Even if you eat this way you could still be missing many vital nutrients. That’s right! Our food has changed in its nutrient content so much over the past 50 years that it would take eating 8 oranges to be equal to one orange that your grandfather ate. Researchers from the American College of Nutrition collected data from the USDA archives that showed vitamin and mineral levels of fruits and vegetables from 1950 and 1999. What did they find? “Reliable declines”, as they put it, in the amount of protein, calcium, phosphorus, iron and riboflavin as well as magnesium, zinc, and vitamins B6 and E. Other nutrient data analyses published in the British Journal and from Kushi Institute also found declines in these vitamins and minerals as well as vitamins A and C and potassium averaging a nutrient decline of 25%. What does this mean for us? We have lost, on average, 25% of the amount of nutrients in our fruits and vegetables in only 50 years! One of the most noticeable losses is in magnesium which is deficient in most North American people. It is important for bone structure and more than 300 cellular reactions in the body. A low intake of magnesium, or poor absorption of it, is associated with the development of many different diseases including osteoporosis, hypertension, atherosclerotic vascular disease, cardiomyopathy, diabetes and stroke. One of the most common symptoms of magnesium deficiency is restless leg syndrome. Supplemental magnesium is then used to help treat these ailments because it’s deficiency from the beginning has contributed to their development. This is one small example where nutrients are medicine.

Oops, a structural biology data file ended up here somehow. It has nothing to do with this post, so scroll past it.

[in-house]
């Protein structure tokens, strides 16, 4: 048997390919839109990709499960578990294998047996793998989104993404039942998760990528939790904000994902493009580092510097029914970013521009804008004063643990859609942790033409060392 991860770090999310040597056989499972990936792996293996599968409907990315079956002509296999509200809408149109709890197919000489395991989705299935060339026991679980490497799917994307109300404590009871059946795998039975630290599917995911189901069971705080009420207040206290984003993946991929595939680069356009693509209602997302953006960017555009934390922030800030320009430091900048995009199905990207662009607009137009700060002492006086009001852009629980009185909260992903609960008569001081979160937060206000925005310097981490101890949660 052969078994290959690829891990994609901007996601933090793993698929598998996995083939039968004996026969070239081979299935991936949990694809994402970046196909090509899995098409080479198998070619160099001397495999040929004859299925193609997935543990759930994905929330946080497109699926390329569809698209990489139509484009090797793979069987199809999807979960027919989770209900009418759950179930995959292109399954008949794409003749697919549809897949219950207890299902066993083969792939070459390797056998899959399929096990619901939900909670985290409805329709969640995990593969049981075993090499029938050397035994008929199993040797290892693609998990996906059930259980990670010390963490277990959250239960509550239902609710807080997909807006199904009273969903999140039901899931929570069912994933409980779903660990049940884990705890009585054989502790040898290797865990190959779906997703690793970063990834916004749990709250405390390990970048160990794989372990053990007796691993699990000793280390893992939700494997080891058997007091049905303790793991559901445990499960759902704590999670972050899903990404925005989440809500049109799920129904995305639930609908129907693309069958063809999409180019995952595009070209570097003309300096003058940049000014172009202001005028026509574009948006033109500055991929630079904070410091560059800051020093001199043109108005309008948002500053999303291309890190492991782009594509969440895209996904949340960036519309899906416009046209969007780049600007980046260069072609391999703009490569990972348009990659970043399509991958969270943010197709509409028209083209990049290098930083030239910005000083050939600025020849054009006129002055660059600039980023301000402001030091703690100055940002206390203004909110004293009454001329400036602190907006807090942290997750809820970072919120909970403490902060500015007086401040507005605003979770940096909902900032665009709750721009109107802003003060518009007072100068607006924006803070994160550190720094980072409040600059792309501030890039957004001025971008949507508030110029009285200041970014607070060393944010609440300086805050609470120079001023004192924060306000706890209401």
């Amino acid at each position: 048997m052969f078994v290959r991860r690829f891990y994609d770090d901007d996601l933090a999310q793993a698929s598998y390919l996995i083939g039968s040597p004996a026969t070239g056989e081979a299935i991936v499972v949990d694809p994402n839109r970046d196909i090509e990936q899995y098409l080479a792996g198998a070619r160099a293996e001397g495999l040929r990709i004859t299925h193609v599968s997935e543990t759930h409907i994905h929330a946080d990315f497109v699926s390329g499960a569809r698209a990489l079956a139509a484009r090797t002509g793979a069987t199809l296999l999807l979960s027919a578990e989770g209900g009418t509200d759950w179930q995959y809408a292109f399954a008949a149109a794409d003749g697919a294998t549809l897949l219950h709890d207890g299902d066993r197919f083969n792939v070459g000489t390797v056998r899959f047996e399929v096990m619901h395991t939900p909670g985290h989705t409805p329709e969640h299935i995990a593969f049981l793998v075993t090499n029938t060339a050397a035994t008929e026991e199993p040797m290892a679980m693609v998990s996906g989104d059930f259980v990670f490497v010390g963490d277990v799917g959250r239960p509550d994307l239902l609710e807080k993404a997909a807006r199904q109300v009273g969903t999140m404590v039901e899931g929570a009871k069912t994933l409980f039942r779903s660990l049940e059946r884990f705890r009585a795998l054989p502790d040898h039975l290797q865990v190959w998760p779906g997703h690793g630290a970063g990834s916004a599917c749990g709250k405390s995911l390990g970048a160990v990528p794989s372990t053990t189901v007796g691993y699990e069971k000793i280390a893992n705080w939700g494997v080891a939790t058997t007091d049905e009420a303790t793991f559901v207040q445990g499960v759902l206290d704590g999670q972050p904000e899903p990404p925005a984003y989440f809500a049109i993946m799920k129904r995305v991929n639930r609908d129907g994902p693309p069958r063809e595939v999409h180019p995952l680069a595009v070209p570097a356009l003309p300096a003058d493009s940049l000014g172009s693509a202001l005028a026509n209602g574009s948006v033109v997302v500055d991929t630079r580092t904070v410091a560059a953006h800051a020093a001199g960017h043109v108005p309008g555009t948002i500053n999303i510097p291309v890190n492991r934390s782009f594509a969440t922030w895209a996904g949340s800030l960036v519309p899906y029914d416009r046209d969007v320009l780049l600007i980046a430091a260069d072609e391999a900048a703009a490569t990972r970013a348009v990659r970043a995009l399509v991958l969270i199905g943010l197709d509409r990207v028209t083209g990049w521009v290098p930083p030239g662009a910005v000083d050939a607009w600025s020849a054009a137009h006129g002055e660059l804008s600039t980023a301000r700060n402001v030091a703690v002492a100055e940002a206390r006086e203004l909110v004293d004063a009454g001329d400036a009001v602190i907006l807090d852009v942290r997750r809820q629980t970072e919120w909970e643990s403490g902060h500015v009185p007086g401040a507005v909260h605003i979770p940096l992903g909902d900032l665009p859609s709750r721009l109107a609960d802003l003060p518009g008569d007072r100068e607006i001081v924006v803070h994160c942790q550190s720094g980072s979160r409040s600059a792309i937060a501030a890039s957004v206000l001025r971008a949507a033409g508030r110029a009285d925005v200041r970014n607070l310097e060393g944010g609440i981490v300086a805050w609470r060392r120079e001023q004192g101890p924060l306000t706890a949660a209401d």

So what happened to our valuable vitamins and minerals and where did they go? Our convenient modern world happened to them. Farming practices focus on producing more at much faster rates while using fertilizers. The fertilizers typically used only contain nitrogen, phosphorus and potassium which are geared more toward rapid growth while leaving out many important nutrients mentioned above. The practice of monocrop farming pulls nutrients out of the soil because it is done without practicing crop rotation to replace those nutrients. This depletes the soil. Also, the use of large equipment compacts the soil so it cannot irrigate properly nor allow nutrients to breakdown. Our food is then picked before it is ripe, shipped across the world to end up in our local grocery store where it can be days or weeks old before we even buy it. The longer the food sits, the more it loses its nutrients. It does not end there because when we take it home and cook it, we then lose more of those delicate vitamins and enzymes through the heating process.